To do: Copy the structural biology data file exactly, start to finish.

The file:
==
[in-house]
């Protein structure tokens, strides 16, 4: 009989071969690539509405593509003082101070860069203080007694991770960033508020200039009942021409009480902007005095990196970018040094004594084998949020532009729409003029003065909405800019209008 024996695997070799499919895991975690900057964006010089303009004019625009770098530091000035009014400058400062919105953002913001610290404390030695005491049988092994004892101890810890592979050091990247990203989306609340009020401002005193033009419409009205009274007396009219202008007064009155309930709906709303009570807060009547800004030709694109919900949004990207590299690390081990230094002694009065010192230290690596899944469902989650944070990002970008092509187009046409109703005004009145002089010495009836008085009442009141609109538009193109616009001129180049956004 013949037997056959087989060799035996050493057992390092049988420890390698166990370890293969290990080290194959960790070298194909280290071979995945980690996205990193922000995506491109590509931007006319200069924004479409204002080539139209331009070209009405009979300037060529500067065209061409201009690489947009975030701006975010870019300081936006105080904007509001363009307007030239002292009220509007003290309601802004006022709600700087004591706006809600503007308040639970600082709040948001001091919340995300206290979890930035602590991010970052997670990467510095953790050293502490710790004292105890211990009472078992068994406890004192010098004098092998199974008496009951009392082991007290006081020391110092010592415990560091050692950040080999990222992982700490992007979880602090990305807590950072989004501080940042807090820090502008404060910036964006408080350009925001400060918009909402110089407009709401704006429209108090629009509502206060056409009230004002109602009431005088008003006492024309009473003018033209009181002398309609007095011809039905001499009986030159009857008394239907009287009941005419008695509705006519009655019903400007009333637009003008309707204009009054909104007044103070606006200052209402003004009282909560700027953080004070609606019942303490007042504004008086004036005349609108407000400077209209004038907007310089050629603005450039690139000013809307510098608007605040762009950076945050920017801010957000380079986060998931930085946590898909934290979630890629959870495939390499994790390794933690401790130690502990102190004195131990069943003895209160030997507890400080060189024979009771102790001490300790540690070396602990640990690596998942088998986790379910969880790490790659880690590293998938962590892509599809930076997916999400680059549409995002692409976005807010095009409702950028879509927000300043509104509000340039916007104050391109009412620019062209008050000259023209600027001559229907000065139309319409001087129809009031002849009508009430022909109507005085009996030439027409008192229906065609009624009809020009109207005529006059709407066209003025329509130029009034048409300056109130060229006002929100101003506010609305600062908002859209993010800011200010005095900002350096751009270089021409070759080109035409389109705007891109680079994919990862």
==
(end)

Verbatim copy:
[in-house]
């Protein structure tokens, strides 16, 4: 009989071969690539509405593509003082101070860069203080007694991770960033508020200039009942021409009480902007005095990196970018040094004594084998949020532009729409003029003065909405800019209008 024996695997070799499919895991975690900057964006010089303009004019625009770098530091000035009014400058400062919105953002913001610290404390030695005491049988092994004892101890810890592979050091990247990203989306609340009020401002005193033009419409009205009274007396009219202008007064009155309930709906709303009570807060009547800004030709694109919900949004990207590299690390081990230094002694009065010192230290690596899944469902989650944070990002970008092509187009046409109703005004009145002089010495009836008085009442009141609109538009193109616009001129180049956004 013949037997056959087989060799035996050493057992390092049988420890390698166990370890293969290990080290194959960790070298194909280290071979995945980690996205990193922000995506491109590509931007006319200069924004479409204002080539139209331009070209009405009979300037060529500067065209061409201009690489947009975030701006975010870019300081936006105080904007509001363009307007030239002292009220509007003290309601802004006022709600700087004591706006809600503007308040639970600082709040948001001091919340995300206290979890930035602590991010970052997670990467510095953790050293502490710790004292105890211990009472078992068994406890004192010098004098092998199974008496009951009392082991007290006081020391110092010592415990560091050692950040080999990222992982700490992007979880602090990305807590950072989004501080940042807090820090502008404060910036964006408080350009925001400060918009909402110089407009709401704006429209108090629009509502206060056409009230004002109602009431005088008003006492024309009473003018033209009181002398309609007095011809039905001499009986030159009857008394239907009287009941005419008695509705006519009655019903400007009333637009003008309707204009009054909104007044103070606006200052209402003004009282909560700027953080004070609606019942303490007042504004008086004036005349609108407000400077209209004038907007310089050629603005450039690139000013809307510098608007605040762009950076945050920017801010957000380079986060998931930085946590898909934290979630890629959870495939390499994790390794933690401790130690502990102190004195131990069943003895209160030997507890400080060189024979009771102790001490300790540690070396602990640990690596998942088998986790379910969880790490790659880690590293998938962590892509599809930076997916999400680059549409995002692409976005807010095009409702950028879509927000300043509104509000340039916007104050391109009412620019062209008050000259023209600027001559229907000065139309319409001087129809009031002849009508009430022909109507005085009996030439027409008192229906065609009624009809020009109207005529006059709407066209003025329509130029009034048409300056109130060229006002929100101003506010609305600062908002859209993010800011200010005095900002350096751009270089021409070759080109035409389109705007891109680079994919990862």